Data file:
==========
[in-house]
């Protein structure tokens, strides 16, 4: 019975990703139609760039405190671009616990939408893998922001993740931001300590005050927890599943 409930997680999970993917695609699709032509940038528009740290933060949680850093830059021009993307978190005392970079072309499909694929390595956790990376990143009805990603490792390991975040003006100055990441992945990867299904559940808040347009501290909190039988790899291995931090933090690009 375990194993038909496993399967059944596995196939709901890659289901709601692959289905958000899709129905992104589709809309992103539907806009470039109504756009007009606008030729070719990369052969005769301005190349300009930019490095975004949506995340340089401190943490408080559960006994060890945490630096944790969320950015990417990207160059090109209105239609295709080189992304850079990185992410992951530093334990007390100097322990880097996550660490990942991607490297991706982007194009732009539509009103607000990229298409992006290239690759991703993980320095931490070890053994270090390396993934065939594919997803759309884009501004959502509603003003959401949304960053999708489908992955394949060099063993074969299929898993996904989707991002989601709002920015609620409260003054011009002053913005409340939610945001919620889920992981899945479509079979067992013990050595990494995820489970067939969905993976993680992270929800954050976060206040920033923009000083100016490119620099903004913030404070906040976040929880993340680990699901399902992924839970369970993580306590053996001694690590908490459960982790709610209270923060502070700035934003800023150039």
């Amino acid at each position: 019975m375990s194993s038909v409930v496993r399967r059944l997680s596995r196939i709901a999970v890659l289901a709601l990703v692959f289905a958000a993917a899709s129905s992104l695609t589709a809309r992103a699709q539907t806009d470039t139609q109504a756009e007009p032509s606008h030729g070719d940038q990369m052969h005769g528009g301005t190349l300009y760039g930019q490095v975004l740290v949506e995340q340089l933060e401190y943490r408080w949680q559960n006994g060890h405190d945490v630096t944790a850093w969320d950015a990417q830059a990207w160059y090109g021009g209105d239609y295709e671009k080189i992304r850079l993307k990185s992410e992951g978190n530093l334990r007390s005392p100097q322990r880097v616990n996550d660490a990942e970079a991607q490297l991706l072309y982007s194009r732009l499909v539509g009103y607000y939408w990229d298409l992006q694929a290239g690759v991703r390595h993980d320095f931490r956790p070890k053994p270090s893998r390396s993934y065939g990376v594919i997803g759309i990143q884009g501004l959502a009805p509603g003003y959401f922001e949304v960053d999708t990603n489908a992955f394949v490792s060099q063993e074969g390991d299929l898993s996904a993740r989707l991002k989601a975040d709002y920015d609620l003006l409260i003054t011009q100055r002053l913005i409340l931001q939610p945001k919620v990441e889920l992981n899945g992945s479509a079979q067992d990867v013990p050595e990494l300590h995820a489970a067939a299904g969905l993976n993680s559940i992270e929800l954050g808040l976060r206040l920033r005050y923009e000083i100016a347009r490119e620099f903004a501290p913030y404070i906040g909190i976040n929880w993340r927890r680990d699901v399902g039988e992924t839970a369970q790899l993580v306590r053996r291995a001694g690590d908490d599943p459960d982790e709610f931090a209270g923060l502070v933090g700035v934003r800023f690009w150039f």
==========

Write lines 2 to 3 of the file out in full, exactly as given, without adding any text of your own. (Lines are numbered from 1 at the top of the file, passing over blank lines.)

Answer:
């Protein structure tokens, strides 16, 4: 019975990703139609760039405190671009616990939408893998922001993740931001300590005050927890599943 409930997680999970993917695609699709032509940038528009740290933060949680850093830059021009993307978190005392970079072309499909694929390595956790990376990143009805990603490792390991975040003006100055990441992945990867299904559940808040347009501290909190039988790899291995931090933090690009 375990194993038909496993399967059944596995196939709901890659289901709601692959289905958000899709129905992104589709809309992103539907806009470039109504756009007009606008030729070719990369052969005769301005190349300009930019490095975004949506995340340089401190943490408080559960006994060890945490630096944790969320950015990417990207160059090109209105239609295709080189992304850079990185992410992951530093334990007390100097322990880097996550660490990942991607490297991706982007194009732009539509009103607000990229298409992006290239690759991703993980320095931490070890053994270090390396993934065939594919997803759309884009501004959502509603003003959401949304960053999708489908992955394949060099063993074969299929898993996904989707991002989601709002920015609620409260003054011009002053913005409340939610945001919620889920992981899945479509079979067992013990050595990494995820489970067939969905993976993680992270929800954050976060206040920033923009000083100016490119620099903004913030404070906040976040929880993340680990699901399902992924839970369970993580306590053996001694690590908490459960982790709610209270923060502070700035934003800023150039």
């Amino acid at each position: 019975m375990s194993s038909v409930v496993r399967r059944l997680s596995r196939i709901a999970v890659l289901a709601l990703v692959f289905a958000a993917a899709s129905s992104l695609t589709a809309r992103a699709q539907t806009d470039t139609q109504a756009e007009p032509s606008h030729g070719d940038q990369m052969h005769g528009g301005t190349l300009y760039g930019q490095v975004l740290v949506e995340q340089l933060e401190y943490r408080w949680q559960n006994g060890h405190d945490v630096t944790a850093w969320d950015a990417q830059a990207w160059y090109g021009g209105d239609y295709e671009k080189i992304r850079l993307k990185s992410e992951g978190n530093l334990r007390s005392p100097q322990r880097v616990n996550d660490a990942e970079a991607q490297l991706l072309y982007s194009r732009l499909v539509g009103y607000y939408w990229d298409l992006q694929a290239g690759v991703r390595h993980d320095f931490r956790p070890k053994p270090s893998r390396s993934y065939g990376v594919i997803g759309i990143q884009g501004l959502a009805p509603g003003y959401f922001e949304v960053d999708t990603n489908a992955f394949v490792s060099q063993e074969g390991d299929l898993s996904a993740r989707l991002k989601a975040d709002y920015d609620l003006l409260i003054t011009q100055r002053l913005i409340l931001q939610p945001k919620v990441e889920l992981n899945g992945s479509a079979q067992d990867v013990p050595e990494l300590h995820a489970a067939a299904g969905l993976n993680s559940i992270e929800l954050g808040l976060r206040l920033r005050y923009e000083i100016a347009r490119e620099f903004a501290p913030y404070i906040g909190i976040n929880w993340r927890r680990d699901v399902g039988e992924t839970a369970q790899l993580v306590r053996r291995a001694g690590d908490d599943p459960d982790e709610f931090a209270g923060l502070v933090g700035v934003r800023f690009w150039f």